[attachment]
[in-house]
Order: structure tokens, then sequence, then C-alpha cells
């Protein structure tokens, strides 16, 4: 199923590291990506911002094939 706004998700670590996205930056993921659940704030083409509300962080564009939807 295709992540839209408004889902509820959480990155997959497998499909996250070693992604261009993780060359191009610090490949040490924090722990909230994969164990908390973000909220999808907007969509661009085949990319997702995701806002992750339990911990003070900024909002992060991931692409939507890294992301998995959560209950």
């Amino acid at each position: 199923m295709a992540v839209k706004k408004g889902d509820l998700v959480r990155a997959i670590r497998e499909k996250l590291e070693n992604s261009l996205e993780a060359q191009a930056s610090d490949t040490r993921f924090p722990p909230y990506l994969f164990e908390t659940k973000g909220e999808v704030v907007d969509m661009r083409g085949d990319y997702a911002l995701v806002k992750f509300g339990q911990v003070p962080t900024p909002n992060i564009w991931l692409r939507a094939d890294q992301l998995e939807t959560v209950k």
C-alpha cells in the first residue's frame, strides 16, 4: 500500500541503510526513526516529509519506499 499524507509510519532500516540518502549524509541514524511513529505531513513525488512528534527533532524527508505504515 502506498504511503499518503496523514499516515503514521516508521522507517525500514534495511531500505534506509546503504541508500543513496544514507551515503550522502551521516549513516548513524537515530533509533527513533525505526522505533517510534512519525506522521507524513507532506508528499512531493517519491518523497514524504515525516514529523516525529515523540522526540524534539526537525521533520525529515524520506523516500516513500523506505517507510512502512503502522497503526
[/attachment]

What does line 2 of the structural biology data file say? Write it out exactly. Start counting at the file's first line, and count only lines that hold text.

Order: structure tokens, then sequence, then C-alpha cells